How Many COVID Shots Do You Need If You Are Immunocompromised?
The CDC clarified one ambiguity in its recent recommendation for booster vaccinations for COVID-19 : if you received a third vaccine from one of the mRNA vaccines because you have a weakened immune system, that third vaccine does not count as your booster shot. You can still get a booster if you fall into one of the categories for which boosters are recommended, and this will be your fourth shot. The clarification was published in the update of the clinical guidelines for COVID-19 vaccines .
(There is still no specific recommendation for immunocompromised people who have received the Johnson & Johnson vaccine, but everyone who has received this vaccine is advised to receive a booster dose if at least two months have passed since the first dose.)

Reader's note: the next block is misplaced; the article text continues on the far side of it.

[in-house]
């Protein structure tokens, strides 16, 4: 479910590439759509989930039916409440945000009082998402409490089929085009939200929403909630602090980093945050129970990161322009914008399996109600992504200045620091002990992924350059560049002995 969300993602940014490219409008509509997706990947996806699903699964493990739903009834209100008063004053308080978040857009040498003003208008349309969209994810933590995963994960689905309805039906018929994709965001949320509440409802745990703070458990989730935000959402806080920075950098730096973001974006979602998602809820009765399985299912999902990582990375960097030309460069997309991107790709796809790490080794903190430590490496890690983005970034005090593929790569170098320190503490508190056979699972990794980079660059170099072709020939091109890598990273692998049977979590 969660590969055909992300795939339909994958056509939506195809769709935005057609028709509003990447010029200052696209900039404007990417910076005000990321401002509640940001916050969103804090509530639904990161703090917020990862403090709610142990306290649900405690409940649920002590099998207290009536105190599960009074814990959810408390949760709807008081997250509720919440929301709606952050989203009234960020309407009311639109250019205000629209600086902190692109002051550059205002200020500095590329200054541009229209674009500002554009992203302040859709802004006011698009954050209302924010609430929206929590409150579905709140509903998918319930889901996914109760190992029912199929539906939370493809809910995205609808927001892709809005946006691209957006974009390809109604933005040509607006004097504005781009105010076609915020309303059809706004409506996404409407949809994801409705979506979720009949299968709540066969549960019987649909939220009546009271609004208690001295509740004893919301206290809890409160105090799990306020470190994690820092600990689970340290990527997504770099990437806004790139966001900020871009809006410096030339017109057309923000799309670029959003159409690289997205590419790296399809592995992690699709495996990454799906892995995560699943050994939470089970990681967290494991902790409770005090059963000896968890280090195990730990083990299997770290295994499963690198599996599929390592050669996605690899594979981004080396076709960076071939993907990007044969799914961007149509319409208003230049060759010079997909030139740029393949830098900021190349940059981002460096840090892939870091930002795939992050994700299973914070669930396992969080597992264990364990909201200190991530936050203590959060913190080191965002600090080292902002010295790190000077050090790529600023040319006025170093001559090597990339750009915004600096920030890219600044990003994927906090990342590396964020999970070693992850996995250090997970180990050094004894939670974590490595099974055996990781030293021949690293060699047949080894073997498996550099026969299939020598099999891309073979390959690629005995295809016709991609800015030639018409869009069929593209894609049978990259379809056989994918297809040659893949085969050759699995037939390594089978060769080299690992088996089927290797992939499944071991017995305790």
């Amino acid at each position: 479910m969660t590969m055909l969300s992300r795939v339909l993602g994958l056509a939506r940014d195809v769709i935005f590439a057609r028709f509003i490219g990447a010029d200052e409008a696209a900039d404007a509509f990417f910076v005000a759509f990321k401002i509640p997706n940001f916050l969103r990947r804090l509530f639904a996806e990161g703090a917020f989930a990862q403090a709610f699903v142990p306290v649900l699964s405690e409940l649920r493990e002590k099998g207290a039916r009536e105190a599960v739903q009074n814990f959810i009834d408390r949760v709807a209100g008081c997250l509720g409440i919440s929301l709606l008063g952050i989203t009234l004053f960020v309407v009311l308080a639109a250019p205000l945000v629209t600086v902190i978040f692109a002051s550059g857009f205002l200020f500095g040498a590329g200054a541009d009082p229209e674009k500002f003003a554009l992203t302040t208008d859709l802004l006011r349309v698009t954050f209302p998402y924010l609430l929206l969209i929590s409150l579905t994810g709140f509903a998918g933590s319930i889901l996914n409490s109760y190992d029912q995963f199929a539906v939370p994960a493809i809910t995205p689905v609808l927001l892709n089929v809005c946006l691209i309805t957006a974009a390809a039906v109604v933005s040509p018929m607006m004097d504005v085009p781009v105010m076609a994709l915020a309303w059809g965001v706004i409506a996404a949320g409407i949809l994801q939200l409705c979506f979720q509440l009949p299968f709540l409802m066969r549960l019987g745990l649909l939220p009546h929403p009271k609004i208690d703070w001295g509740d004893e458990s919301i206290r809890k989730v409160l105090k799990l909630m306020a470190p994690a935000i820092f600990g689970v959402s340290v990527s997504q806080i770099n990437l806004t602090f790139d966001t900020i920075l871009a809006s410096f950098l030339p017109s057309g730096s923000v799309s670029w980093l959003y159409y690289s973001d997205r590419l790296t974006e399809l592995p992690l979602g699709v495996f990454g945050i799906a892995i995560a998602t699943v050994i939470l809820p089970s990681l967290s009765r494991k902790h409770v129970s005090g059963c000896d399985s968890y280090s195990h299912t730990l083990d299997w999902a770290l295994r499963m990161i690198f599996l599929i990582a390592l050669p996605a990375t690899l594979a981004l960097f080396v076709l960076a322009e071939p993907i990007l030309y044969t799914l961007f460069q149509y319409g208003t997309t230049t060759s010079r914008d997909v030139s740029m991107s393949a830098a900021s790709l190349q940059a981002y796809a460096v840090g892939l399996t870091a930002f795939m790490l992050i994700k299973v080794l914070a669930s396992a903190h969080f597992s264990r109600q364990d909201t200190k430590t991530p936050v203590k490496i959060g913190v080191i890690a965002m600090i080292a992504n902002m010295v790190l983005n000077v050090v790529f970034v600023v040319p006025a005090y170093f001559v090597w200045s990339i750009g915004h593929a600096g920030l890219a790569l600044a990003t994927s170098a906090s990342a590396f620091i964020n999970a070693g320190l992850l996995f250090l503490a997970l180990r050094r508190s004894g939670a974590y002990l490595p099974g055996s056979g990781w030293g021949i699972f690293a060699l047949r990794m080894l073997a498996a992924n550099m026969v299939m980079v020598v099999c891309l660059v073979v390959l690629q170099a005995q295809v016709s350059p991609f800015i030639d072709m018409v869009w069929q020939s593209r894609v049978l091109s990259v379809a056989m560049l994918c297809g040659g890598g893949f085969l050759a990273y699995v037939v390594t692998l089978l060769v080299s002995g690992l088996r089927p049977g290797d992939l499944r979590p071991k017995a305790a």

So why are immunocompromised people getting four shots? Well, there are two initial doses everyone should get (three weeks apart for Pfizer, four weeks apart for Moderna), but it turns out that some people’s immune systems don’t respond well enough to those two doses, and a third needs to be protected. to completely take . The third dose should be given four weeks after the second.
People with cancer and people who have had organ transplants are likely to need a third shot, but this option is open to anyone with “moderate to severe” immunodeficiency. This includes people with primary immunodeficiency or on medications that suppress the immune system. The CDC has more information on who needs the third dose and why .
After you have received three doses, your “primary series” is complete and any future vaccinations will count as a booster. We have an explanation for what exactly defines a booster, although in all fairness it may not have been easy for regulators to decide which is which – the third dose for immunocompromised people is called the “additional” dose, not the dose. booster. However, in terms of vaccination requirements from your employer or organization, you will still be considered “fully vaccinated” after the second dose, like everyone else.